Huff Post Gives LDS Church Two Thumbs Up for Sense of Humor

Book of Mormon musical

The Book of Mormon musical isn’t a performance that portrays the LDS Church in the most positive light. It juxtaposes naive, deeply flawed Mormon missionaries against the brutally violent, oppressive world of Uganda. At the same time, it ignores certain realities (like the Church’s humanitarian work and compassion).

However, the musical isn’t meant to be a serious portrayal of the Church, but a comedy…and the Church has taken it as such. Instead of making a public statement condemning the show—not the Church’s style—it has used it as an opportunity to spread the Gospel. The Church has sponsored positive promotional campaigns in cities where the Broadway show stopped on tour.

Mormon Ad Campaign
In response to the musical, the LDS Church started the “I’m a Mormon” ad campaign, which included buying up advertising space on London buses and tube stations. (Image courtesy of MANHATTAN RESEARCH INC / Wikimedia Commons)

The latest such campaign was in Salt Lake City, an ad in the musical’s playbill while it performs in Utah. This clever response, along with a spunky sense of humor, has earned The Church accolades far outside the state:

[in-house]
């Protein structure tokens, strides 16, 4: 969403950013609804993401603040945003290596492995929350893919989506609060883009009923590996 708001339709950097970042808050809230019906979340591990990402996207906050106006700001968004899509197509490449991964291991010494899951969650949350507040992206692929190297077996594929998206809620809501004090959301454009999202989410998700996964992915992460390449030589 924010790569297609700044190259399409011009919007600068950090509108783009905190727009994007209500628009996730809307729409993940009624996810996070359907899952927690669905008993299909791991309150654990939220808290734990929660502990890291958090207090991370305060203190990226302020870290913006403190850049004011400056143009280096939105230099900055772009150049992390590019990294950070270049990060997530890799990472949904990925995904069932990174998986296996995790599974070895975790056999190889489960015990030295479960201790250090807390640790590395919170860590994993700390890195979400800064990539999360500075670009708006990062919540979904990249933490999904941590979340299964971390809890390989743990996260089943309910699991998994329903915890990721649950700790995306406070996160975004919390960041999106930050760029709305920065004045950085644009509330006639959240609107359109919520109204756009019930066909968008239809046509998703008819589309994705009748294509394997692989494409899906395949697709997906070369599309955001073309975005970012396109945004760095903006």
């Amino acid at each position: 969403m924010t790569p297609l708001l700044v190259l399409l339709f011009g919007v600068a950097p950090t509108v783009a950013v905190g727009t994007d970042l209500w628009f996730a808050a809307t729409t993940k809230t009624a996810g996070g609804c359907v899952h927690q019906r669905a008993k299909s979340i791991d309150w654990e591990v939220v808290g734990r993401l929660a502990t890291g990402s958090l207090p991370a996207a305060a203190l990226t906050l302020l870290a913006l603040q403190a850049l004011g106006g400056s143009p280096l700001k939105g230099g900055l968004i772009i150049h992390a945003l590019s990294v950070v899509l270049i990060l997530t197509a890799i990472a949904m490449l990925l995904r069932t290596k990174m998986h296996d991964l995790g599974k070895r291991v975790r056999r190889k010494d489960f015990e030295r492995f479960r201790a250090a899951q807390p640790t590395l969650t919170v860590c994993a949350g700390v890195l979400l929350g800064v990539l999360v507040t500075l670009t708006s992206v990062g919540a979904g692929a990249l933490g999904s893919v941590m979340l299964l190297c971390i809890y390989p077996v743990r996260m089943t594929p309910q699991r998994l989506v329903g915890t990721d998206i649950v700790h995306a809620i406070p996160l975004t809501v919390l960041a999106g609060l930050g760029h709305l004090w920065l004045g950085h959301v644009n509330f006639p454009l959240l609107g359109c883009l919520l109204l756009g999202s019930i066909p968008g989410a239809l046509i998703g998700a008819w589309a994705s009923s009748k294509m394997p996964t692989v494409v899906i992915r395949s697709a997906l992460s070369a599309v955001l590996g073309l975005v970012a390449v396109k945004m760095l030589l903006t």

Book of Mormon musical
Image courtesy of Nish Weiseth / Twitter

“The Utah-based Church of Jesus Christ of Latter-day Saints decided to have some fun with the opening of the irreverent “Book of Mormon” musical in Salt Lake City this week.”

Huff Post goes on to point out that Mormons, on the whole, refuse to be offended by the musical that they “could rightfully find offensive.” While members of other faiths have spoken out in defense of the Church, offended that a sacred text would be used so disrespectfully, the Church has chosen to use it for good.

Allison Weber grew up in the Great Plains of northeastern Colorado, decided to see some mountains, and went to Provo, Utah where she got her BA in English at BYU. Afterwards she did some writing and traveling, and then went to Minnesota State University for a Masters in Technical Communication. Now she freelances as a writer, works on her novel, runs regularly and travels when the mood strikes